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« Reply #24 on: March 31, 2010, 12:42:07 PM »
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Quote from: Quentin
If anyone does not like the micros my message is - get over it, they are the future of royalty free stock whether you like it or not.

Hey Quentin,  if the future of royalty free stock is so fucking rosy then perhaps you should consider giving up your day job as a lawyer?
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Quentin
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« Reply #25 on: March 31, 2010, 12:46:04 PM »
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Quote from: KLaban
Hey Quentin,  if the future of royalty free stock is so fucking rosy then perhaps you should consider giving up your day job as a lawyer?

Thats what I like about these microstock threads - they never fail to bring out the best in intelligent, well reasoned debate  

Quentin
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Rob C
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« Reply #26 on: March 31, 2010, 02:10:23 PM »
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Quote from: Quentin
Thats what I like about these microstock threads - they never fail to bring out the best in intelligent, well reasoned debate  

Quentin




Quentin! You sound just like a politician: never answer the asked question. Or did you pick up that little trick when you were reading Law?

Rob C
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mcfoto
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« Reply #27 on: March 31, 2010, 02:49:08 PM »
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Quote from: gwhitf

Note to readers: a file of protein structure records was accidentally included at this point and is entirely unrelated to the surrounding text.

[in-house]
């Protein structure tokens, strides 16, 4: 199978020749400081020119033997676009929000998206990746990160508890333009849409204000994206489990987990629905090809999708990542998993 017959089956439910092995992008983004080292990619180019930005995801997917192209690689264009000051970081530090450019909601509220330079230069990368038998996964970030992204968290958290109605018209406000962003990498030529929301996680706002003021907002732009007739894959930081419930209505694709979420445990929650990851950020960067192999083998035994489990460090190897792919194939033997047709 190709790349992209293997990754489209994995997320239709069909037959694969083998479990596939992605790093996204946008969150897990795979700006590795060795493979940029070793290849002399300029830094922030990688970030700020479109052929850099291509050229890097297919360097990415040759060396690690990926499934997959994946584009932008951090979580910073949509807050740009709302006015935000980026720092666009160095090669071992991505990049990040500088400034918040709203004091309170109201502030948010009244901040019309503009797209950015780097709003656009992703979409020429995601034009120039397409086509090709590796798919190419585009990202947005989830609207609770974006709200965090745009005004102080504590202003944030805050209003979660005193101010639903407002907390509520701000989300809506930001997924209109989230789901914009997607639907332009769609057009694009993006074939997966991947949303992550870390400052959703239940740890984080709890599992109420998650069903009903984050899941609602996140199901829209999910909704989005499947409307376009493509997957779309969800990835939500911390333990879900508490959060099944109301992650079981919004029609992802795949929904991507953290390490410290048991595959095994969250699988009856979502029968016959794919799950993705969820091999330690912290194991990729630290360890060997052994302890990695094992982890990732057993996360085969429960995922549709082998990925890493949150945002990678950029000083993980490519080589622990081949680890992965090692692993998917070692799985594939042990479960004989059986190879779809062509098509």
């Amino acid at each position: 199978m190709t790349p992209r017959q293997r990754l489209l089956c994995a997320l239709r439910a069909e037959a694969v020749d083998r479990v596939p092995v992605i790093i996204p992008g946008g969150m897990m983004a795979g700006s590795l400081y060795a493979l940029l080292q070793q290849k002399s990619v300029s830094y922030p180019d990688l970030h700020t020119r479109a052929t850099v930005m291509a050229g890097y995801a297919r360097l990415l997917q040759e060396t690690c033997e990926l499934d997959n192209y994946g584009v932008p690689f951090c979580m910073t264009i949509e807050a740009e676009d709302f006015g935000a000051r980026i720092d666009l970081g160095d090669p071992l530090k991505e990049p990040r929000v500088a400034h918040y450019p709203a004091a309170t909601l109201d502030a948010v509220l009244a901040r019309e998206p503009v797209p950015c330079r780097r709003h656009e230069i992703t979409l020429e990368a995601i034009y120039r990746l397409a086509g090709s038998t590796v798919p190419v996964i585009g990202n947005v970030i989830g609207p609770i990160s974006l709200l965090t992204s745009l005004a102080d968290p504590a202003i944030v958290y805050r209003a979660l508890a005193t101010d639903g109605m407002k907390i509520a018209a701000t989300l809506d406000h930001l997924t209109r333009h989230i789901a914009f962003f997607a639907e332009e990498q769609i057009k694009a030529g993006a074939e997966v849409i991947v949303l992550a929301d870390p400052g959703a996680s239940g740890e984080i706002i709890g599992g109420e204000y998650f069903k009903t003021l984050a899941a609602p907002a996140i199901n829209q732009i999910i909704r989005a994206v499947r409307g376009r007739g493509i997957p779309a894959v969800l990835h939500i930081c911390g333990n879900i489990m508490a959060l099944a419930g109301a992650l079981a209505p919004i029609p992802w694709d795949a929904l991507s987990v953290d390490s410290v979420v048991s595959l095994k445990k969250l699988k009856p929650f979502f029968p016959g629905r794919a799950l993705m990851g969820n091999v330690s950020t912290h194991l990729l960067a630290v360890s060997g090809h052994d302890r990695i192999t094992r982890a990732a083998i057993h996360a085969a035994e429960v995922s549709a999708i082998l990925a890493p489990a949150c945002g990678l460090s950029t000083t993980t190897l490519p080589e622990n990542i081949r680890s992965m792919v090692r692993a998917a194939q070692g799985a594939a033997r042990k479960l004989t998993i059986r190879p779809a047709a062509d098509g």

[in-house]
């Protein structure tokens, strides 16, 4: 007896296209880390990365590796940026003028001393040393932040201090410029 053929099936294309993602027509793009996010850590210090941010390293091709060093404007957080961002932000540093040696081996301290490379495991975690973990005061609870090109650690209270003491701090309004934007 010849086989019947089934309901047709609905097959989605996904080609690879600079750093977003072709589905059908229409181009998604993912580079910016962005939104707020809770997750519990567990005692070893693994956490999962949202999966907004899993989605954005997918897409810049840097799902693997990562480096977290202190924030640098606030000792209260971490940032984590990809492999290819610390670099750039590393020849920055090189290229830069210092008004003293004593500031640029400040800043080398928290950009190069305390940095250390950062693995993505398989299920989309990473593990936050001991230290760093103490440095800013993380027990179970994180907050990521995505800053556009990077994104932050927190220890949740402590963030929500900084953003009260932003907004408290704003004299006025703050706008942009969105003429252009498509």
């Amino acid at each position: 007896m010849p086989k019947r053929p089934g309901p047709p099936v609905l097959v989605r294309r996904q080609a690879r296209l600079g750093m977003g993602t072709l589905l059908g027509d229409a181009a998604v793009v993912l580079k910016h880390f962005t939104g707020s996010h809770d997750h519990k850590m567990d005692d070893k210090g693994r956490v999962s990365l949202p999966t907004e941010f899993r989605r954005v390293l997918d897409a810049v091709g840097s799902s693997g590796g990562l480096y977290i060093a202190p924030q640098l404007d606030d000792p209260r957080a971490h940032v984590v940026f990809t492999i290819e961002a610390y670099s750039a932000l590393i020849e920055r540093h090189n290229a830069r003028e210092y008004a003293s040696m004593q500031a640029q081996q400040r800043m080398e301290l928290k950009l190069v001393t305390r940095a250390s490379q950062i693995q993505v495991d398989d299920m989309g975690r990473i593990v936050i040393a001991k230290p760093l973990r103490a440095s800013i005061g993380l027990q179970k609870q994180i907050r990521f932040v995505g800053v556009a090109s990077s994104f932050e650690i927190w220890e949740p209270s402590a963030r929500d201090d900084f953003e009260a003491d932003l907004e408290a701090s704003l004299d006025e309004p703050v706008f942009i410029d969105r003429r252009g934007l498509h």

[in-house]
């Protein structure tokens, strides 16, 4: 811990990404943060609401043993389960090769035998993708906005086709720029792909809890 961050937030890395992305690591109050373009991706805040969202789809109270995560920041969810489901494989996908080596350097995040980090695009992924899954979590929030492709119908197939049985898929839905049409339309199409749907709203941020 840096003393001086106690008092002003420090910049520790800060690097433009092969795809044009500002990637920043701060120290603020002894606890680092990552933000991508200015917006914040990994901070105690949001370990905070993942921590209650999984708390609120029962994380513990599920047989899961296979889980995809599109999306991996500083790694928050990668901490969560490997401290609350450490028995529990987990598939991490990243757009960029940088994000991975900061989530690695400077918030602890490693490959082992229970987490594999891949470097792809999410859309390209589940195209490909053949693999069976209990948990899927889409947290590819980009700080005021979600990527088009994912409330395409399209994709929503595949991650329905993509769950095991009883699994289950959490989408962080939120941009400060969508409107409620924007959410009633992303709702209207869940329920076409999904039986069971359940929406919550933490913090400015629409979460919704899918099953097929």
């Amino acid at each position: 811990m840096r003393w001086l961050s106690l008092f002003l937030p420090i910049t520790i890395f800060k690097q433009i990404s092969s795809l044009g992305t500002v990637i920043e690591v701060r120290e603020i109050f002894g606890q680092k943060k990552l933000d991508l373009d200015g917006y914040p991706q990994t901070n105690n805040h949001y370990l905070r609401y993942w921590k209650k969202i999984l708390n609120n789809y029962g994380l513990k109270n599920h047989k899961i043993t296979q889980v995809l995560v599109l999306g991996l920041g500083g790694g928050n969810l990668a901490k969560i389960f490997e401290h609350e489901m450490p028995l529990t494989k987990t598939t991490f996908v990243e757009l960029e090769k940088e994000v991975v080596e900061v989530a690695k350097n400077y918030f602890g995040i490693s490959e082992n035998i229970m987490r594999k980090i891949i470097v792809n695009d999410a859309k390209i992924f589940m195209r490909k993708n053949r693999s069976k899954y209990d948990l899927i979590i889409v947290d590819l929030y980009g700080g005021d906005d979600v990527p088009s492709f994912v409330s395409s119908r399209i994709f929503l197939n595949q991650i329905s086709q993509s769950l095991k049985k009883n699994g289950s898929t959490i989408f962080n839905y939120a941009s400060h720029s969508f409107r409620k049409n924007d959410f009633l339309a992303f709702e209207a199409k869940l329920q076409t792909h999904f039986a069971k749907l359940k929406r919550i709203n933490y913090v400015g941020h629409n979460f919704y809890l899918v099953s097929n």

The race to the bottom continues today:

http://www.aphotoeditor.com/2010/03/31/mar...mon-man-prices/

This is NOT what MediumFormat manufacturers want to read. (Or maybe it would be a good wake-up call for them).

Been reading this thread with interest and I am not surprised anymore. I felt the snapshot time in photography did not help. With the march of digital now everyone can take a photo in focus & correctly exposed, but put them in a studio with lights & then lets see what they can do? I really hope craft & ideas will prevail. Also photographers have to be aware of retouching houses doing CGI & in house photography competing with those very photographers who use there services ( I know of one in Sydney ).
Cheers Denis
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AldoMurillo
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« Reply #28 on: March 31, 2010, 02:51:54 PM »
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Quote from: Quentin
most stock photographs are not "art" but products
Quentin

I can agree more.  I can't see why people can't accept that you can sell a photograph for a $1 to 1,000 local magazines with a print run of 1,000 or sell it for $1,000 dollars to a magazine with a print run of 1,000,000...  so what's the difference?   I know one is "high" end and the others "local" but if I made that decision before taking the photograph with carefully "commercial thinking" not "artistical thinking" why not?

Let be real, most of the photographers in this forum would never take a job for a local magazine with a budget of $75 for a photo shoot...   In the real world the editor of that local magazine probably would ask their cousing to take the photo with their rebel or whatever or paid a photography student.   Now with internet they have the oportunity to license an nice image (I'm not saying the best image in the world) from microstock and have a completely different look in their magazine.   The problem is when a high end magazine with a budget of $2,000 buy an istockphoto image instead of hiring a profesional photographer that would do a great job...  but that ain't the photographer decision... is it?  Its the editor decision!   So instead of being angy with the photographers of microstock you should get angry with the editor that thinks that an image of istock that has been sold 1,000 times is equal to a personalized and unique image made by an "international known photographer".  

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Aldo Murillo

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« Reply #29 on: March 31, 2010, 03:03:30 PM »
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IMO the worst things about microstock are not the prices, but royalty that goes to the photographer. And it's around 20%. 20% doesn't sound like a fair deal.